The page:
As an employer, it is important that you are aware of the system, how it might affect your business, and what you need to do to minimise any impact of staff being told to self-isolate. There have been reports that Test and Trace could contribute to an increase in workplace disputes, and even tribunals, especially where employees are exposed at work to an infected person, not to mention the impact on your business of having several employees self-isolating at once.
What is Test and Trace and how does it work?
Anyone who has symptoms of coronavirus can now be tested to find out if they have the virus. If they get a positive test result, they will be contacted by the Test and Trace service. They will be asked to share details of people they have had close recent contact with and the places they have visited.
Contact tracers will then, where necessary, get in touch with those contacts and notify them that they need to self-isolate for 14 days from their last contact with the infected person, even if they have no symptoms themselves, all to help stop the spread of the virus.
The individual who needs to self isolate will be provided with evidence by the Test and Trace service that you can ask for to confirm the need to self-isolate and also to support Statutory Sick Pay (SSP) claims.
Preparing your business for Test and Trace
Although numbers of coronavirus infections are currently falling, in the first two weeks of the manual Test and Trace service, contact tracers contacted over 87,000 people to ask them to self- isolate for 14 days because they had been in contact with an infected person.
Whilst an employee cannot be forced to disclose if they have been contacted by the Test and Trace service and asked to self-isolate, it is clearly in everyone’s interests that they do so, and our expectation is that most will.
There are a number of things you can do to prepare, and to reduce the risk to your business of one of your employees being contacted to self-isolate for 14 days:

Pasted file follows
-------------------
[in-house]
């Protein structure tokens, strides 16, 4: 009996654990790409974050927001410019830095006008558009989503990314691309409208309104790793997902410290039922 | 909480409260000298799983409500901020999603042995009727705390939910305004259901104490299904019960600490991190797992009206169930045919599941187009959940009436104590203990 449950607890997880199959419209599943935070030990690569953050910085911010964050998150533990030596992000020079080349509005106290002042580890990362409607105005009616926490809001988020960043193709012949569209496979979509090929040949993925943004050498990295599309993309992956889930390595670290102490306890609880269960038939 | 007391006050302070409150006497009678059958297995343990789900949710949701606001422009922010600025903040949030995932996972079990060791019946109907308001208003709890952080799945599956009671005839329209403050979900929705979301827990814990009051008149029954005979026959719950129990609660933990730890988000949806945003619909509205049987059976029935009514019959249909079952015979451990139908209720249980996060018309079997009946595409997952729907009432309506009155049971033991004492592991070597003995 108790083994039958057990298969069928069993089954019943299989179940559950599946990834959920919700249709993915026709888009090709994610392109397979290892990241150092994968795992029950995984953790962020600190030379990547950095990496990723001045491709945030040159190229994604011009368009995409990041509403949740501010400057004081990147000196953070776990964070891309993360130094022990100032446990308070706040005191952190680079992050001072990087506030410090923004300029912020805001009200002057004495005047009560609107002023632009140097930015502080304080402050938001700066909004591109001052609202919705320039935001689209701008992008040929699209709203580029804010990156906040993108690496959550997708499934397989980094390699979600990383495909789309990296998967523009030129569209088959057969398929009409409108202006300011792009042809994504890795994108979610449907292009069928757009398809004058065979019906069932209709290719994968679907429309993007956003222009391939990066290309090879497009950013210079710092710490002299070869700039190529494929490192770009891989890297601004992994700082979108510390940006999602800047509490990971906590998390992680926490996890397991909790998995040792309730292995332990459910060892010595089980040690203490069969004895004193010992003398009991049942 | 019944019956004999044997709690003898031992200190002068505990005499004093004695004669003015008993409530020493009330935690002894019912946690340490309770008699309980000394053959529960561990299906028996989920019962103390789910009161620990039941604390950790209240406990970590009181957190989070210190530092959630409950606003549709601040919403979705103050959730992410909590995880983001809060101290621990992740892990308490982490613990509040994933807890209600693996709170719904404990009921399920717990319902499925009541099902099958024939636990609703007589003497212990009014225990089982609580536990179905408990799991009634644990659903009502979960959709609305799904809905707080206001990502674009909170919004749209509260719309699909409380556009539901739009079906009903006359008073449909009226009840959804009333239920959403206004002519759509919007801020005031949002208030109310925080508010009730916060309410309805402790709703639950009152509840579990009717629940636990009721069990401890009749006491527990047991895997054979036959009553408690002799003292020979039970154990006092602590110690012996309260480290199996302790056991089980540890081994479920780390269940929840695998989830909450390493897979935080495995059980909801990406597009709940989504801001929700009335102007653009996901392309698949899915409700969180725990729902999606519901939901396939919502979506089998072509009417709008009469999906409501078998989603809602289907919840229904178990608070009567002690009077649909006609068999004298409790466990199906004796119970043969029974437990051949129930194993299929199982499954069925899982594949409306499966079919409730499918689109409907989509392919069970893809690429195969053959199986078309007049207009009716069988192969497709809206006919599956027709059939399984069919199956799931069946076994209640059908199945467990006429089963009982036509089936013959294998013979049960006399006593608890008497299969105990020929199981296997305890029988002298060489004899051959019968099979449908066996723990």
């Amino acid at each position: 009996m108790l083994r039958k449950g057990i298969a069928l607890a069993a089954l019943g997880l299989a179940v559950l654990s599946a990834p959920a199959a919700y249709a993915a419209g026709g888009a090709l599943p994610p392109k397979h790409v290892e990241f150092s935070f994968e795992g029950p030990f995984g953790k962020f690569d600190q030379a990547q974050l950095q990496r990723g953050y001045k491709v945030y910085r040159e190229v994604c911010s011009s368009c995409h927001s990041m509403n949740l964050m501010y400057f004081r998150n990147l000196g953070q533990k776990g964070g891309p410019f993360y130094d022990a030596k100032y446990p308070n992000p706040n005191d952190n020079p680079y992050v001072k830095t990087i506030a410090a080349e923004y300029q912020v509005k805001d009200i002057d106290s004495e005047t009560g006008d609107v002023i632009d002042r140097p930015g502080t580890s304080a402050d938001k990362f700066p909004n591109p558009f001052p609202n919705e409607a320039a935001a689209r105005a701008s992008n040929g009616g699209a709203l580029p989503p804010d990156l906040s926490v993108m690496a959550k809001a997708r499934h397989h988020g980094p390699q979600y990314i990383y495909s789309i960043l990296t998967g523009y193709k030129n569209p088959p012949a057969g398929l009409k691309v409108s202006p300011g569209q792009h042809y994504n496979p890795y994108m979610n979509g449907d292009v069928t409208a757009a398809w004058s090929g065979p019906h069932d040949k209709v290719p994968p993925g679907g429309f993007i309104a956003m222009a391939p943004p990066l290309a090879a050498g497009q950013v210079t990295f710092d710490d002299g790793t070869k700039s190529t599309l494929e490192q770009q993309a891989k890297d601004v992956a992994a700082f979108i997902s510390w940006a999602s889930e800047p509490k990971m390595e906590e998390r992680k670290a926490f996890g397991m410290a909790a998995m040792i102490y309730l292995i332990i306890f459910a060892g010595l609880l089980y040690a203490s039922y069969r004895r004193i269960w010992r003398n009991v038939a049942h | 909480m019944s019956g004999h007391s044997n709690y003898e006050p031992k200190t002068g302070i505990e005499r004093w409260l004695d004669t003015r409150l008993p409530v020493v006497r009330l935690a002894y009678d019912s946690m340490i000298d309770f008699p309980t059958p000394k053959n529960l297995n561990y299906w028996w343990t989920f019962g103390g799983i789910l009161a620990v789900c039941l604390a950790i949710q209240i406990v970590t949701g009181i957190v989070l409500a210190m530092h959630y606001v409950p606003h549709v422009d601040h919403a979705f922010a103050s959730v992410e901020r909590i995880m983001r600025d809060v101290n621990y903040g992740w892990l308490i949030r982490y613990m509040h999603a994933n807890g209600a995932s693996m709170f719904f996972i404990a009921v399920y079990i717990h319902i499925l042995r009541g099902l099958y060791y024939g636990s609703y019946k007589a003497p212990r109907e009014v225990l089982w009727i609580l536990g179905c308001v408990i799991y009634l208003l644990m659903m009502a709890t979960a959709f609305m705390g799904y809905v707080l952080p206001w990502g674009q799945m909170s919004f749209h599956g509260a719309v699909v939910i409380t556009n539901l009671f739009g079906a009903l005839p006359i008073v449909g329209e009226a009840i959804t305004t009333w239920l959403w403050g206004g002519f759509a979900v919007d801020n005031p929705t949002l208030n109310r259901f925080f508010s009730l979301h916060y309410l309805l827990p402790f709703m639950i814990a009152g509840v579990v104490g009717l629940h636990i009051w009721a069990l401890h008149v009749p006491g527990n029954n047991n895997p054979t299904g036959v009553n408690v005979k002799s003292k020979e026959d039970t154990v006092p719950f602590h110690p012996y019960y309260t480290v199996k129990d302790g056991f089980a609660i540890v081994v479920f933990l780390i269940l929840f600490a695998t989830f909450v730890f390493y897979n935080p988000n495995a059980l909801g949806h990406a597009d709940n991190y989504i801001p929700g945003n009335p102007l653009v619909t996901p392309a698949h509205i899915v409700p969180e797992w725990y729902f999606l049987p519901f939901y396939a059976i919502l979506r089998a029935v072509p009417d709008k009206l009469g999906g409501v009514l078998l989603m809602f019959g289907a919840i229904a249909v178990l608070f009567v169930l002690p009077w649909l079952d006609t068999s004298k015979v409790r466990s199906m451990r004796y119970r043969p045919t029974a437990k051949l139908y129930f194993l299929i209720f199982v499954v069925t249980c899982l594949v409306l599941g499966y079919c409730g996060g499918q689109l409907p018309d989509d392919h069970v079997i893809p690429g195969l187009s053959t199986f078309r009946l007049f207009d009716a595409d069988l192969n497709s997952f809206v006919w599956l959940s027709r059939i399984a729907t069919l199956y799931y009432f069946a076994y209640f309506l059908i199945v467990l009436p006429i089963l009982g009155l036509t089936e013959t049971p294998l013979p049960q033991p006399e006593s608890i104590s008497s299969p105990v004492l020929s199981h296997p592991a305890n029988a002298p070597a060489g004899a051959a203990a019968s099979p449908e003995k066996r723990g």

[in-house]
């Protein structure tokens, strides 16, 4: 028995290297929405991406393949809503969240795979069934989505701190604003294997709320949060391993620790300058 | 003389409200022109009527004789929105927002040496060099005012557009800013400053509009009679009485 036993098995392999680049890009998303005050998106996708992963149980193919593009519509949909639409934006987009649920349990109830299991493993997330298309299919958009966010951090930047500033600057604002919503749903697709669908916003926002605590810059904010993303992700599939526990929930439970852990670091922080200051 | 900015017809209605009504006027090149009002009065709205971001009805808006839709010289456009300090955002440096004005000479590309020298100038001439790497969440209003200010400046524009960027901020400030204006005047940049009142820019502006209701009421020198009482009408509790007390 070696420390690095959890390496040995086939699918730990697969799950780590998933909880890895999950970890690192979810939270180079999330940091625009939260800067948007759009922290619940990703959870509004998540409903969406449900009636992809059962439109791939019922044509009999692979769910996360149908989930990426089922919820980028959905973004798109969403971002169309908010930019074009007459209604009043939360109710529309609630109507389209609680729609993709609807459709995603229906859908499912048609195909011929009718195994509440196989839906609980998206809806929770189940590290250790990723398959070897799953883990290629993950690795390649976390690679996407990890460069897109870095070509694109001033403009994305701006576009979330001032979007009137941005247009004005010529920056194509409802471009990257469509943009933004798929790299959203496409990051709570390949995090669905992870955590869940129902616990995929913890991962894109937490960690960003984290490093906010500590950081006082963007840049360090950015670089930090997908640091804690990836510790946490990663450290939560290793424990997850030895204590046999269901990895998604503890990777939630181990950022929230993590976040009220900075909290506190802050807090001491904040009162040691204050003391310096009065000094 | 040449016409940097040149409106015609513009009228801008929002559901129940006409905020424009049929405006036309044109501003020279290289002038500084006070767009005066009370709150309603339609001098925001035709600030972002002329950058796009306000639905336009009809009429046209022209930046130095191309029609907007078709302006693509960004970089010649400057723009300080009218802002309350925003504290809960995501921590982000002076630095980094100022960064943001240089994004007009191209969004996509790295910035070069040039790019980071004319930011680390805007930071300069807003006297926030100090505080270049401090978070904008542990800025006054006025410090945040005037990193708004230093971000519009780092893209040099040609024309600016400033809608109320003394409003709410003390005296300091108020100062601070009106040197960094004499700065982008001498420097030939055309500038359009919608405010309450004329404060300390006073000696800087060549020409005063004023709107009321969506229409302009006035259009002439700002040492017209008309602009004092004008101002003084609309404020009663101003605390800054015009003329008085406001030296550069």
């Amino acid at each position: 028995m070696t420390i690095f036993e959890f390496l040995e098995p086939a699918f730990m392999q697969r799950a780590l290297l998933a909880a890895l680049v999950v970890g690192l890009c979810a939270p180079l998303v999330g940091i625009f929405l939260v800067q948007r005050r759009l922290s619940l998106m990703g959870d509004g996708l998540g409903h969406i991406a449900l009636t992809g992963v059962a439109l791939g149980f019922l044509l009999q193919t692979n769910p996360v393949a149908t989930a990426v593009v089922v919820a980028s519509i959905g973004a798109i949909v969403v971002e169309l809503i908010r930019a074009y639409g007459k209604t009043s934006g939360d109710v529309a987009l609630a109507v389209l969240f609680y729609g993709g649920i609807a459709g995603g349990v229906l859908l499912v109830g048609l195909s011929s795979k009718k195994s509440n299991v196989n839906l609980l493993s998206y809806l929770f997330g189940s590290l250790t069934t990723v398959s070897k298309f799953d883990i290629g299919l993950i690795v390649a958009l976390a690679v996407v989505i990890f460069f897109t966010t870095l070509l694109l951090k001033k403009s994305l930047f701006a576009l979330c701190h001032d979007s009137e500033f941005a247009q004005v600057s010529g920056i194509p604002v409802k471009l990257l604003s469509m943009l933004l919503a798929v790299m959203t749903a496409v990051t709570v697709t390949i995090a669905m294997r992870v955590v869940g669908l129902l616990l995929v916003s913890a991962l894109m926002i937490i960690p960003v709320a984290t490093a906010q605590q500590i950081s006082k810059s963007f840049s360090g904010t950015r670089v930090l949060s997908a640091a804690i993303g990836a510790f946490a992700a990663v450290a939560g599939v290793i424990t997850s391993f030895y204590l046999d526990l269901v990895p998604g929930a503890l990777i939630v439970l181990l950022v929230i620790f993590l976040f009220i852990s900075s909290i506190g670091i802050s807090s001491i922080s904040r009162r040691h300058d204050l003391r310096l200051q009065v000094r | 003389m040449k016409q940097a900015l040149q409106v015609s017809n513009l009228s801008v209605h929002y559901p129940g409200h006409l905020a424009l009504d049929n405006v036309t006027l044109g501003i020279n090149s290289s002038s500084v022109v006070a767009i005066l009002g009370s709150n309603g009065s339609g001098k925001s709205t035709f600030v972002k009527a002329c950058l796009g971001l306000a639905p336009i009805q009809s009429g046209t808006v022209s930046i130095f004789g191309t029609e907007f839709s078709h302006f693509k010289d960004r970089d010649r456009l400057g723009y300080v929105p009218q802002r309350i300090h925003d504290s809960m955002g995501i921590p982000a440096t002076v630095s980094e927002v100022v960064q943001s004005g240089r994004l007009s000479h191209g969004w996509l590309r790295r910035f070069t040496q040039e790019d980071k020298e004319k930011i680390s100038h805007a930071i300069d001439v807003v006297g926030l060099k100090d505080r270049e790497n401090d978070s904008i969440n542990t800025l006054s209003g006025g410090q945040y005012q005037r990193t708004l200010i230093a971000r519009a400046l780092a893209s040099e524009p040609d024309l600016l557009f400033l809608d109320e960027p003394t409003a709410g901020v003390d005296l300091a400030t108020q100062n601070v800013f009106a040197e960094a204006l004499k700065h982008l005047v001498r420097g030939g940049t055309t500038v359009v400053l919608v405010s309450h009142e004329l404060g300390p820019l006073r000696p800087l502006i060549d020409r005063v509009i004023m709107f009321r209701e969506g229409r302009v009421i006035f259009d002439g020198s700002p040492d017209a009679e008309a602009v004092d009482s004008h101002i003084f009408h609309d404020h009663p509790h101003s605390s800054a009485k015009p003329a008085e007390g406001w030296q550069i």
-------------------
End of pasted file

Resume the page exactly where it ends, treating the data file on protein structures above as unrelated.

Carry out and regularly review your Risk Assessment
Before staff return to the workplace you need to make sure that you have carried out a comprehensive risk assessment that you have shared with staff, and which can identify measures that you can take to reduce the risk of the spread of any Covid 19 infection.
This could involve social distancing and hygiene measures, as well as consideration of changing work patterns to accommodate travel to and from work at less busy times. You could also consider putting staff into team ‘bubbles’ to limit the impact of how many members of staff might need to isolate if a member of that team becomes infected. The more you can do to minimise the risk of infection spreading within your organisation, the less likely you are to have several people self-isolating at once.
Your risk assessment will need to be a living document, rather than a tick box exercise, and will need to be regularly reviewed as government guidance changes.
Plan for how you will pay staff who are self-isolating
If your employee is self-isolating for 14 days, but does not have symptoms and can work from home, then they can carry on working and need to be paid as normal.
If the isolating employee can’t work from home, then they will usually be entitled to SSP. Many smaller employers should be able to reclaim this too.
SSP will in most cases be less than they would otherwise earn, so you can also suggest instead that the employee considers taking some annual leave to cover this time. This will be even more relevant if the same person is asked to self-isolate on more than one occasion.
It will be important to assess each case separately and not to adopt a one size fits all approach.
Review and update your employment policies and practices
You will need to think how staff self-isolating will be treated whilst they are away from work, and your Sickness Absence Policy or your Remote Working Policy may well need reviewing and amending to deal with these new challenges.
If you have staff that are particularly vulnerable, perhaps because they are pregnant, this will also need to be included in your risk assessment and your review of policies, to see if there are additional steps you should take to protect them against risk because of their condition.
You will also need to be very careful how you treat the information you receive from staff who are ill or self-isolating and keep it as confidential as possible. Health data is classified as Special Category Data under GDPR and the Data Protection Act 2018, and so it is even more important that you keep it secure and prevent any unnecessary access to it.
We can help
Our team of HR consultants, supported by our in house employment lawyers, can advise you on tricky employment issues associated with Covid 19. They can help you update your policies in line with the latest government guidance, to ensure you are always on the right side of employment law and we have new software features to help you too.